If the police are talking to you, it’s because they suspect you have committed a crime. If they have detained you, it’s because they already have enough evidence to arrest you and they want to see if you will admit it and thus, give them an even stronger case against you. If they have evidence to arrest you for a crime, they will. If they don’t, they won’t. It’s as simple as that. Talking to them or not talking to them won’t make a difference!
Even if you are innocent, it’s easy to tell some little white lie in the course of a statement.
This kind of thing happens all the time. A person who is completely innocent and who is trying to vehemently assert their innocence will go overboard and take it a little bit too far and deny some insignificant fact, tell some little white lie, because they want to sound as innocent as possible. But if the police have evidence of that lie, it makes your entire statement look like a lie.
Even if you are innocent, and you only tell the truth, and you don’t tell any little white lies, it is possible to give the police some detail of information that can be used to convict you.
For example, a suspect is being questioned about a murder. He is truly innocent of the murder. But in the course of explaining his innocence, he makes the statement that he never liked the victim, because the victim was not a nice guy. A statement like that could be used to prove motive.
Or in the course of the statement, the suspect might admit that he was in the area of town where the murder was committed at the time it was committed. Although he’s innocent and although this statement is true, the prosecutor could use that statement to suggest that the suspect had the opportunity to commit the crime, which looks very bad in front of a jury.
Even if you were innocent, and you only tell the truth, and you don’t tell any little white lies, and you don’t give the police any information that can be used against you to prove motive or opportunity, you still should not talk to the police because the possibility that the police might not recall your statement with 100% accuracy.
What if the police officer remembers something wrong? What if he remembers you said “X” when actually you said “Y”? If the police officer takes the witness stand and contradicts your statements at trial, it will kill your credibility. You can take the witness stand and say “I never said that!” But it’s your word versus a police officer. Who’s the jury going to believe? Who will the jury assume is lying to save his own skin? Who will the jury believe is lying because he’s really guilty? You guessed it. YOU!
Even if you’re innocent, and you only tell the truth, and your entire statement is videotaped so that the police don’t have to rely on their memory, an innocent person can still make some innocent assumption about a fact or state some detail about the case they overheard on the way to the police station, and the police will assume that they only way the suspect could have known that fact or that detail was if he was, in fact, guilty.
Example: Suppose a police officer is questioning A suspect about a homicide. And the suspect makes the statement “I don’t know who killed the victim. I’ve never owned a gun in my life. I don’t even like guns.” On it’s face, there’s nothing incriminating about that statement. But suppose at trial, the prosecutor asks the police officer if anything about that statement surprised him. The police officer answers “Yes, it surprised me when the suspect mentioned a gun, because I had never mentioned a gun before that. I merely told him that I was investigating a homicide.”
When the officer said there has been a homicide, the suspect may have simply assumed that the killing was done with a gun. Or the suspect may have overheard in the police station some other officer talk about the fact that it was a shooting. But if the officer taking the statement had never mentioned a gun or a shooting, and the suspect makes the statement that he had never owned a gun, you give the prosecution the opportunity to create some high drama, suggesting that suspect has had a Freudian slip, and has made a statement about a gun because he is, in fact, the murderer. And as the murderer, he knew that a gun was used.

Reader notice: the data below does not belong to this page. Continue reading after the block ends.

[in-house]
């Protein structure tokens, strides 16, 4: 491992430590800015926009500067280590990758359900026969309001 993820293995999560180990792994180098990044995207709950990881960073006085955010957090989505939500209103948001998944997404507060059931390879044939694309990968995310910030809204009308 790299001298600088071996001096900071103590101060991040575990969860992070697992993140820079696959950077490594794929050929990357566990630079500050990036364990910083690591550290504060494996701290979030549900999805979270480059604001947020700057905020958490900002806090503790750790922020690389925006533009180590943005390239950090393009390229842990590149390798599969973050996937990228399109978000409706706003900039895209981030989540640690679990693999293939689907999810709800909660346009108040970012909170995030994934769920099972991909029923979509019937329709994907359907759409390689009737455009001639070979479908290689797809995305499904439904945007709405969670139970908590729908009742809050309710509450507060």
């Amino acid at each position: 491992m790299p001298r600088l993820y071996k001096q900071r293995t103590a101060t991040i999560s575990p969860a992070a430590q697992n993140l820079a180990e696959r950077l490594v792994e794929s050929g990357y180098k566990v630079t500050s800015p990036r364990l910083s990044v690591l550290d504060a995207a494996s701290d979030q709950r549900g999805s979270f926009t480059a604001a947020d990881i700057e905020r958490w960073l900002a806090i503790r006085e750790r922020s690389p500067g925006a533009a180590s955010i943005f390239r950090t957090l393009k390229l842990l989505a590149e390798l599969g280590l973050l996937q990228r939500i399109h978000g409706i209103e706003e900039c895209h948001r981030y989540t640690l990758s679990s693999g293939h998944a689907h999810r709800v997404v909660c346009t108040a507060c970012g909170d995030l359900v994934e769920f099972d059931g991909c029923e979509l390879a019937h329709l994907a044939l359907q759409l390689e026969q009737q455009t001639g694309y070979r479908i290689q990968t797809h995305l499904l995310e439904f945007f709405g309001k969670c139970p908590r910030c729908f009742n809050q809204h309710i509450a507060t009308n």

Even for a completely honest and innocent person, it is difficult to tell the same story twice in exactly the same way.
If you tell your story one time at trial and you tell the truth and you’re innocent, there’s very little the prosecutor can do by way of cross examination. But if you’ve told your story twice, once at trial, and once previously in a statement to the police, many months apart, the chances are very high that, even if you are telling the truth, some little details in your statement are going to change.
A good cross examiner will pick up on these changes and will relentlessly question you about them in an effort to make it look like you are lying.
So for all these reasons, whether you are guilty or innocent, whether you want to confess or want to exonerate yourself, whether you’re poorly educated or the most eloquent speaker in the world, you should NEVER, EVER, under any circumstances, give a statement to the police when you have been detained as a suspect. Or in an investigation. You may be a witness at first, then with something you said, you become a suspect.
I’m not saying that every detective and every prosecutor is this way, but their job is to find the person that did the crime. They must do it the best way they know how and that could include the wrong person, saying the wrong thing. Do not talk to the police.
I repeat, no good can come from talking to the police.
The words to remember are:
Am I being detained? Am I free to go?
If you are detained:
I am going to remain silent. I would like a lawyer.
Answer to the question of any type of search:
I do not consent to searches.
I know this sounds like I’m paranoid and I don’t trust the police or the justice system. I do. I know that many people have been jailed wrongly through honest mistakes. Plus there are some dishonest law enforcement and lawyers and judges out there. I think they are the exception, not the rule.
Self-defense consists of many things. Legal defense starts with you not doing stupid things or anything that could be misconstrued as crime. Cooperate but only so far. Don’t put yourself in danger.
My apologies to my brothers in law enforcement. Love you man!
Semper Paratus